I was cutting up my latest batch of freshly pulled dandelion roots to make a batch of herbal tinctures, when it occurred to me that it has taken quite a bit of trial and error for me to get my tincturing process to produce optimal medicinal herbal extracts. And yes, I know that in some of the herbal references, an herbal extract can be different than an herbal tincture. But here I am referring to the soaking of herbs (dried or fresh) in some liquid medium to extract the medicinal compounds so that they mix with the liquid and become what is known as a tincture.
Tincture are medicinally much stronger, by volume, than teas, infusions or decoctions. Thus you get more bang for your buck out of the liquid you produce. And they can be kept for years, as we will learn.
We’ve already talked about the basics of making herbal tinctures. In that post you can learn about the steps to produce tinctures and the types of liquid mediums that serve as good extraction mediums. What I wanted to pass along today are some tips I have learned over the last several years. I have grown and tinctured a variety of medicinal herbs including gotu kola, holy basil, marshmallow, echinacea, jiaogulan, dandelion, ashitaba, lemon balm and others. They’ve all been made only for selective friends and family consumption, so I always have a couple of shelves in our pantry stacked with mason jars filled with interestingly colored liquids. My wife likes to throw a towel over them when the local villagers are visiting, lest we be run out of town as witches.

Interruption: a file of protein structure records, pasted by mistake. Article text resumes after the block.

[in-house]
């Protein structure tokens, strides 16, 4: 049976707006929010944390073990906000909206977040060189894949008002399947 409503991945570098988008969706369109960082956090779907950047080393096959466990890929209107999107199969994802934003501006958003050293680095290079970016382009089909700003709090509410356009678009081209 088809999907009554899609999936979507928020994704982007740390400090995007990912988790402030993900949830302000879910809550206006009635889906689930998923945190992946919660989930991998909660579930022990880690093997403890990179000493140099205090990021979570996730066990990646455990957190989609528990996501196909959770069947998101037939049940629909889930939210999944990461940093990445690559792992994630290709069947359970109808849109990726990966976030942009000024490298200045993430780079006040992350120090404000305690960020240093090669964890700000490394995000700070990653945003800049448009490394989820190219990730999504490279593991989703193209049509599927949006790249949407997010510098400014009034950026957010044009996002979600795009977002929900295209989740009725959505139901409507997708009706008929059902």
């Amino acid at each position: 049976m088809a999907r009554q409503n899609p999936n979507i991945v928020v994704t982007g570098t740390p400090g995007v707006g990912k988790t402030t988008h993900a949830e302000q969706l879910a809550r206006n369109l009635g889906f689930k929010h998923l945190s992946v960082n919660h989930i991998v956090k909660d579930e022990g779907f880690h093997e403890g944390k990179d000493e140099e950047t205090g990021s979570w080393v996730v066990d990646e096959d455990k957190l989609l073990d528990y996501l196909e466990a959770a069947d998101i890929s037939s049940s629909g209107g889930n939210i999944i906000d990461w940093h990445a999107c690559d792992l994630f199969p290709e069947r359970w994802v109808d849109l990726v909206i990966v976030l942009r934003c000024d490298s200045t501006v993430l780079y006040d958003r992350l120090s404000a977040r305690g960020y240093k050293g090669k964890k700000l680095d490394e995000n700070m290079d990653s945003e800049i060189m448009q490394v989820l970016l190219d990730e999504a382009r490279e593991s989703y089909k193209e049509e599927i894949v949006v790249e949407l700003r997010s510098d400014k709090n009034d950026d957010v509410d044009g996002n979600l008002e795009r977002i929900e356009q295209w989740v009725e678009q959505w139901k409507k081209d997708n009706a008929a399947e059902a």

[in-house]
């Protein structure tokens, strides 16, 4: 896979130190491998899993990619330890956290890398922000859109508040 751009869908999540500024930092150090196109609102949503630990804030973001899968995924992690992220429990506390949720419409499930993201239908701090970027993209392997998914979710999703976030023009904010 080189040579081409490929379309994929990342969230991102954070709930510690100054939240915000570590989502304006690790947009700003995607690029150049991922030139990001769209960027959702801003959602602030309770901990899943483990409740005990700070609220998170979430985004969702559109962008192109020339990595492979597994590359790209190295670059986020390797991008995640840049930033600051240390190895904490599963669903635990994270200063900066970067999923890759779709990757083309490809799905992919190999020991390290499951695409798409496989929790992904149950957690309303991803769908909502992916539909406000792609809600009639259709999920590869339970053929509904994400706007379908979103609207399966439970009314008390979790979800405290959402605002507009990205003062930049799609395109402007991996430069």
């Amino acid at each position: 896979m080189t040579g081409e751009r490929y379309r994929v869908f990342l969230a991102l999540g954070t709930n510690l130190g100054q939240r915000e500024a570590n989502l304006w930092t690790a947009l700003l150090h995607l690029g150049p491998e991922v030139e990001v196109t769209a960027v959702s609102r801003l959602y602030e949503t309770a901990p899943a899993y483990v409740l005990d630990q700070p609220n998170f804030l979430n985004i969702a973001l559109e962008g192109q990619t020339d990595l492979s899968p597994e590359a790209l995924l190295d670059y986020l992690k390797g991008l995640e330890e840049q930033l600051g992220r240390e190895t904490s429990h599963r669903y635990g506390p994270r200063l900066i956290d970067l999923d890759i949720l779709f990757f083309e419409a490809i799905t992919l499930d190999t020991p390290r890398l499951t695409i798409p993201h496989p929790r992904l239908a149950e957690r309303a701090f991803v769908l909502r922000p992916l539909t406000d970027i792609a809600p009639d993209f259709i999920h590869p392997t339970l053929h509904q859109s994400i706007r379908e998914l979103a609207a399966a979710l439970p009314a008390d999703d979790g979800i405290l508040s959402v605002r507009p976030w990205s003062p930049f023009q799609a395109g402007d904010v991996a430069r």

Here are some random tips I have learned as I’ve made my own herbal tinctures:
- Learn about the herb you are tincturing. Specifically learn which parts (roots, flowers, leaves, etc) contain the medicinal compounds you want to preserve. Many herbs have different benefits associated with the various parts. Dandelion leaves are chock full of vitamins and minerals. Dandelion roots are full of liver and kidney cleansing compounds.
- You can combine herb parts to make herbal ‘formulas’, but with herbs that have significantly distinct effects associated with the parts, I tend to take an isolationist approach and separate the herb parts into dedicated tinctures. For example, I always make separate dandelion root and leaf tinctures. But I will throw gotu kola leaves and roots into the same tincture. Again, learn about the herb you are tincturing. I have a good reference source for that detailed below.
- The key to efficiently extracting the key medicinal compounds in an herb is to use the appropriate menstruum, or liquid soaking medium. Typical menstruums are water, glycerine, alcohol or even wine. In my experience, some mix of alcohol and water is the best menstruum to use. Some herbal compounds are easily extracted in an alcohol medium. Others mix better with water. For example, the beneficial saponins in most adaptogenic herbs such as jiaogulan or gotu kola extract better when immersed in alcohol based liquids. But, the medicinally powerful mucilage in marshmallow does not really mix with alcohol at all. It will, however, mix well with water.
- Alcohol is a valuable component of any menstruum as it acts as a preservative and enables your tinctures to have a much longer shelf life.
- I find that using white spirits such as vodka or grain alcohol are the best mediums. They are relatively tasteless, so they won’t ‘flavor’ your tinctures.
- I vary the alcohol-water mix by using different proof alcohols. Remember, a bottle of 80 proof vodka is actually 40% alcohol and 60% water. A bottle of 150 proof grain alcohol is 75% alcohol and 25% water. So you can see that using differing proof solvents you can establish a medium heavily based in either water or alcohol, Or using a 100 proof alcohol, you have a medium with equal parts of both.